Sainsbury’s stripped back Christmas ad is still a contender

Sainsbury’s stripped back Christmas ad is still a contender
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Thanks to major players like John Lewis and Marks & Spencer, when people think of Christmas ads, big budgets and impressive editing come to mind.

However, this year Sainsbury’s has decided to buck the trend. It has scaled back its Christmas ad spend and simply extended its black and white ‘Living Well’ campaign, which has been running since January.

The advert features various different groups of ‘everyday’ people singing along to a special festive tune and is the antithesis of 2014’s high-budget First World War themed ad which was produced in conjunction with Royal British Legion.

Sainsbury’s has stated that scaling down its Christmas ad spend was a conscious decision, but how has the trimmed back offering gone down with the public?

Our brand tracking data shows that while it is not performing quite as well as the blockbuster 2014 ad, this year’s spot is holding its own against Sainsbury’s 2015, 2016 and 2017 Christmas adverts – despite lacking the fanfare that usually surrounds them.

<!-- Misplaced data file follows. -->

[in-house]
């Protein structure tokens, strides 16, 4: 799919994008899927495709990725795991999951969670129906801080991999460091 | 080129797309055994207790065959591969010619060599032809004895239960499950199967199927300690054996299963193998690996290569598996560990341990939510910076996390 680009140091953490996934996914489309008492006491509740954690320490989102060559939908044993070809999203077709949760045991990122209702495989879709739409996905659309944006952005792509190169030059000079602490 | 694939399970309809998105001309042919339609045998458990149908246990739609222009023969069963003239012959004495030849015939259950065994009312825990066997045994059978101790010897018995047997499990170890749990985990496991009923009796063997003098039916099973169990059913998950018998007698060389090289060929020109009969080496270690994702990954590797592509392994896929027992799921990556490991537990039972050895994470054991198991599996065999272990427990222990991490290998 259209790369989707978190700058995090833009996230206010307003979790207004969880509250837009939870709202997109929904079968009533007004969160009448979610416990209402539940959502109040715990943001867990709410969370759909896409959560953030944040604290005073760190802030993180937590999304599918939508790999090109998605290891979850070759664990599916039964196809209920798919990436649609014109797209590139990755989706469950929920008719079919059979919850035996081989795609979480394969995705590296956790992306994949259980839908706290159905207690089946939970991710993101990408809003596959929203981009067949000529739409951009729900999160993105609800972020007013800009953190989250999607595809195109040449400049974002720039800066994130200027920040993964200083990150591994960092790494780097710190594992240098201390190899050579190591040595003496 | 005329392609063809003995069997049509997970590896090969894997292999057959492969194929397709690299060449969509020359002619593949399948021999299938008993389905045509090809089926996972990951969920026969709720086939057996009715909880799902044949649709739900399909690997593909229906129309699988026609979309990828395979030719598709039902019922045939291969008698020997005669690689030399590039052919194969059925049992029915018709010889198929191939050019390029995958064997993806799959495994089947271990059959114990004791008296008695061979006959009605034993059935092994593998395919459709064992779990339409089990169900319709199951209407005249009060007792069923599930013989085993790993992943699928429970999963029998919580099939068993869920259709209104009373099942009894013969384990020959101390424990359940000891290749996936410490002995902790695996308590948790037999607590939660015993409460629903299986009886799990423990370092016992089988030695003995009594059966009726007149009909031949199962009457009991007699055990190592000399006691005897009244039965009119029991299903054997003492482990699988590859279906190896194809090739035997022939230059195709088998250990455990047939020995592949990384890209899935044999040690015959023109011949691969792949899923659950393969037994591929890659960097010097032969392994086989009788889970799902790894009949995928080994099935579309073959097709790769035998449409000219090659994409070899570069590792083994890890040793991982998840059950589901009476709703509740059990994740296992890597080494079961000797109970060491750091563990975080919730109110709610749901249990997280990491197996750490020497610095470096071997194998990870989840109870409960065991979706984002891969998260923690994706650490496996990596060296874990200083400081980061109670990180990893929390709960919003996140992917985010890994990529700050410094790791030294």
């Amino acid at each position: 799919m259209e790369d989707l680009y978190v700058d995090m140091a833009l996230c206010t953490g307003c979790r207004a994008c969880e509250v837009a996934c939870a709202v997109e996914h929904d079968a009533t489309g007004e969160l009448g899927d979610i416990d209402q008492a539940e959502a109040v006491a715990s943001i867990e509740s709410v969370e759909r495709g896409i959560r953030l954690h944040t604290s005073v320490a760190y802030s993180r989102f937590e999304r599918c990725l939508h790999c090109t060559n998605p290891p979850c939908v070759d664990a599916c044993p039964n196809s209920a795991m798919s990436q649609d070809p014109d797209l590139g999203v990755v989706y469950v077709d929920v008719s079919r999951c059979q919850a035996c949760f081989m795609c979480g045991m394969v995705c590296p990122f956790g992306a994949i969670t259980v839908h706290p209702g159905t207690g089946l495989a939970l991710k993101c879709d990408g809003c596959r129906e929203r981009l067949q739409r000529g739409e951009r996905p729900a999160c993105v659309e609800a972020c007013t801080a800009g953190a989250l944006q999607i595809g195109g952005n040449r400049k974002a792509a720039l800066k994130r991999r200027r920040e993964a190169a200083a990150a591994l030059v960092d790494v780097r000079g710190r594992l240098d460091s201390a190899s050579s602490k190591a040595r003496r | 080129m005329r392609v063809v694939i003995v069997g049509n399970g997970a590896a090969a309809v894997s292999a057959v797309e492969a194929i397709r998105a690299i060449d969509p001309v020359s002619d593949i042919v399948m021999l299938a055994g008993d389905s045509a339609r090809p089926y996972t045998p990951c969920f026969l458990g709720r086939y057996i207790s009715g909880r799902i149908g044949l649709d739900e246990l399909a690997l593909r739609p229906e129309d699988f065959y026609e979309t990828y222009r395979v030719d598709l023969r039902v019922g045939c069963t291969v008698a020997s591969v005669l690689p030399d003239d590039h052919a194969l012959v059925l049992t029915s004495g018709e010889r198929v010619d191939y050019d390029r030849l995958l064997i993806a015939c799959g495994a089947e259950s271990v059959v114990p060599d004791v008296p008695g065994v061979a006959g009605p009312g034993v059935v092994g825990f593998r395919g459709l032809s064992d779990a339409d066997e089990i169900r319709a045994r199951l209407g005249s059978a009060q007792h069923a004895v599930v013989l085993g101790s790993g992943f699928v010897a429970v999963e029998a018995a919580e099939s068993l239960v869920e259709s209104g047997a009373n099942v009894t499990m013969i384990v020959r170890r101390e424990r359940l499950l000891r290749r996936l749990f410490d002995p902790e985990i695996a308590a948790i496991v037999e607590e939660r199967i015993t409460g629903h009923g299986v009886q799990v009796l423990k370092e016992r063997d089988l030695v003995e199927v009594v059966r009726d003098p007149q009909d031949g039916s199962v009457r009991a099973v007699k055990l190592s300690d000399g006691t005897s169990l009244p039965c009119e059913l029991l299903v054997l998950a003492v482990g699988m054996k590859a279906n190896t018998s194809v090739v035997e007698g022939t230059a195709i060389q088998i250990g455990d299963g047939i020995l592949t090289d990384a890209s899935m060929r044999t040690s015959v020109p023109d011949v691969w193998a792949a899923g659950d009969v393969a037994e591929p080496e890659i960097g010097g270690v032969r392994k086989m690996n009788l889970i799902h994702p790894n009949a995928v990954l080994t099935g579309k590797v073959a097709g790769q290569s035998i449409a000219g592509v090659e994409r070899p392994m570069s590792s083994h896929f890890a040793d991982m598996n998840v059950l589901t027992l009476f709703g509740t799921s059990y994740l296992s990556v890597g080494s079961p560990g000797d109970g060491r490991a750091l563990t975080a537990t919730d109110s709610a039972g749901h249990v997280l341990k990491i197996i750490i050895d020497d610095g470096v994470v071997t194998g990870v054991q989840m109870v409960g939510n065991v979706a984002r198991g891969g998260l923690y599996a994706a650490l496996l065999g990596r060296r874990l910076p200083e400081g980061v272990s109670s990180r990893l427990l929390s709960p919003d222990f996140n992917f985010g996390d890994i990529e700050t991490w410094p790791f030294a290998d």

In terms of ad awareness (whether someone has seen an advert for the brand), this year Sainsbury’s achieved an uplift of 12 points at its peak (21 November), while last year’s ad (The Greatest Gift featuring James Corden) achieved a 15-point uplift at its peak (30 November).

The 2014 First World War advert achieved a 21-point uplift by 26 November, and 2015’s ad (Mog’s Christmas Calamity) had an 18-point uplift by the 21 November.

The brand’s attention score (whether you have heard something positive or negative about a brand in the past fortnight) was highest on its day of release in 2014 (18), followed by this year (16) then 2016 (14) and 2015 (13).

Of course, Sainsbury’s decision allows the business to raise advertising spend at other times in the year, should it decide to. The move also helps to reassert the message the brand has pushed over the last year in a consistent way. In future, we may well see further examples of large companies deciding to move away from competing for Christmas hype and attention.

Image Getty 

 

 

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